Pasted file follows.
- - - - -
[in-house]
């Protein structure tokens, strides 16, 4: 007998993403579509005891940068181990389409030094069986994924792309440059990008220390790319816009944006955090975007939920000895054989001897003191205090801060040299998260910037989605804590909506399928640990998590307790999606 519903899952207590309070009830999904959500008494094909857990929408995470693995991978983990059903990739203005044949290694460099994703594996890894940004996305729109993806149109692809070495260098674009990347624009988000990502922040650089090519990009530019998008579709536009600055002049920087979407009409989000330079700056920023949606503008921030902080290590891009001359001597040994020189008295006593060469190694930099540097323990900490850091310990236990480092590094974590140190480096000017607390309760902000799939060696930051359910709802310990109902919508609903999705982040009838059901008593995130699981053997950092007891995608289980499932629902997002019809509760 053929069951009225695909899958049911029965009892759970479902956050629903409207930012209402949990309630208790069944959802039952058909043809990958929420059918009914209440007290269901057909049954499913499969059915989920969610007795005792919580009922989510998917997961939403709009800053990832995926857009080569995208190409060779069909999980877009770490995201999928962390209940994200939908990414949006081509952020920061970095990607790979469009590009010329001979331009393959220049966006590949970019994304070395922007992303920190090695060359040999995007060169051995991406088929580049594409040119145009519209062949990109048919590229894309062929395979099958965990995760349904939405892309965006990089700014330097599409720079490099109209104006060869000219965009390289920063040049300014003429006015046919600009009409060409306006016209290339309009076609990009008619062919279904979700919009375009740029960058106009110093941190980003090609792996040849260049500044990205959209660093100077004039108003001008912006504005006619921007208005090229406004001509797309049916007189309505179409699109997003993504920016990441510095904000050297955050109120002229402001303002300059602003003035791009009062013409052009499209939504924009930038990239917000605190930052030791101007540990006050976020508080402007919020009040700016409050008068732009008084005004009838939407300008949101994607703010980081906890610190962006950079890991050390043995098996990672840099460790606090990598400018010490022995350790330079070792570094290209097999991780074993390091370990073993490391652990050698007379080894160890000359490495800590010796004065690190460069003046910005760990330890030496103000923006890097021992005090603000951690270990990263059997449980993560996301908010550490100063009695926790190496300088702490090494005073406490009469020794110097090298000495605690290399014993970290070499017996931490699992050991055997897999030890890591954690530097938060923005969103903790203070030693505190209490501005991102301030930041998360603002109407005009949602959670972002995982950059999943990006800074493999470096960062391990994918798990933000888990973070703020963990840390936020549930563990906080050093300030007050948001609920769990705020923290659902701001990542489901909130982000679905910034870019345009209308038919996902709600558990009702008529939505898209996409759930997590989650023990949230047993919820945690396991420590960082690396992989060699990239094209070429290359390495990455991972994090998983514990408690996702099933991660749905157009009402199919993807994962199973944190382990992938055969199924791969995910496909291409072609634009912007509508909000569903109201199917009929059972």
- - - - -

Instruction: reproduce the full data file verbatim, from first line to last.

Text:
[in-house]
């Protein structure tokens, strides 16, 4: 007998993403579509005891940068181990389409030094069986994924792309440059990008220390790319816009944006955090975007939920000895054989001897003191205090801060040299998260910037989605804590909506399928640990998590307790999606 519903899952207590309070009830999904959500008494094909857990929408995470693995991978983990059903990739203005044949290694460099994703594996890894940004996305729109993806149109692809070495260098674009990347624009988000990502922040650089090519990009530019998008579709536009600055002049920087979407009409989000330079700056920023949606503008921030902080290590891009001359001597040994020189008295006593060469190694930099540097323990900490850091310990236990480092590094974590140190480096000017607390309760902000799939060696930051359910709802310990109902919508609903999705982040009838059901008593995130699981053997950092007891995608289980499932629902997002019809509760 053929069951009225695909899958049911029965009892759970479902956050629903409207930012209402949990309630208790069944959802039952058909043809990958929420059918009914209440007290269901057909049954499913499969059915989920969610007795005792919580009922989510998917997961939403709009800053990832995926857009080569995208190409060779069909999980877009770490995201999928962390209940994200939908990414949006081509952020920061970095990607790979469009590009010329001979331009393959220049966006590949970019994304070395922007992303920190090695060359040999995007060169051995991406088929580049594409040119145009519209062949990109048919590229894309062929395979099958965990995760349904939405892309965006990089700014330097599409720079490099109209104006060869000219965009390289920063040049300014003429006015046919600009009409060409306006016209290339309009076609990009008619062919279904979700919009375009740029960058106009110093941190980003090609792996040849260049500044990205959209660093100077004039108003001008912006504005006619921007208005090229406004001509797309049916007189309505179409699109997003993504920016990441510095904000050297955050109120002229402001303002300059602003003035791009009062013409052009499209939504924009930038990239917000605190930052030791101007540990006050976020508080402007919020009040700016409050008068732009008084005004009838939407300008949101994607703010980081906890610190962006950079890991050390043995098996990672840099460790606090990598400018010490022995350790330079070792570094290209097999991780074993390091370990073993490391652990050698007379080894160890000359490495800590010796004065690190460069003046910005760990330890030496103000923006890097021992005090603000951690270990990263059997449980993560996301908010550490100063009695926790190496300088702490090494005073406490009469020794110097090298000495605690290399014993970290070499017996931490699992050991055997897999030890890591954690530097938060923005969103903790203070030693505190209490501005991102301030930041998360603002109407005009949602959670972002995982950059999943990006800074493999470096960062391990994918798990933000888990973070703020963990840390936020549930563990906080050093300030007050948001609920769990705020923290659902701001990542489901909130982000679905910034870019345009209308038919996902709600558990009702008529939505898209996409759930997590989650023990949230047993919820945690396991420590960082690396992989060699990239094209070429290359390495990455991972994090998983514990408690996702099933991660749905157009009402199919993807994962199973944190382990992938055969199924791969995910496909291409072609634009912007509508909000569903109201199917009929059972």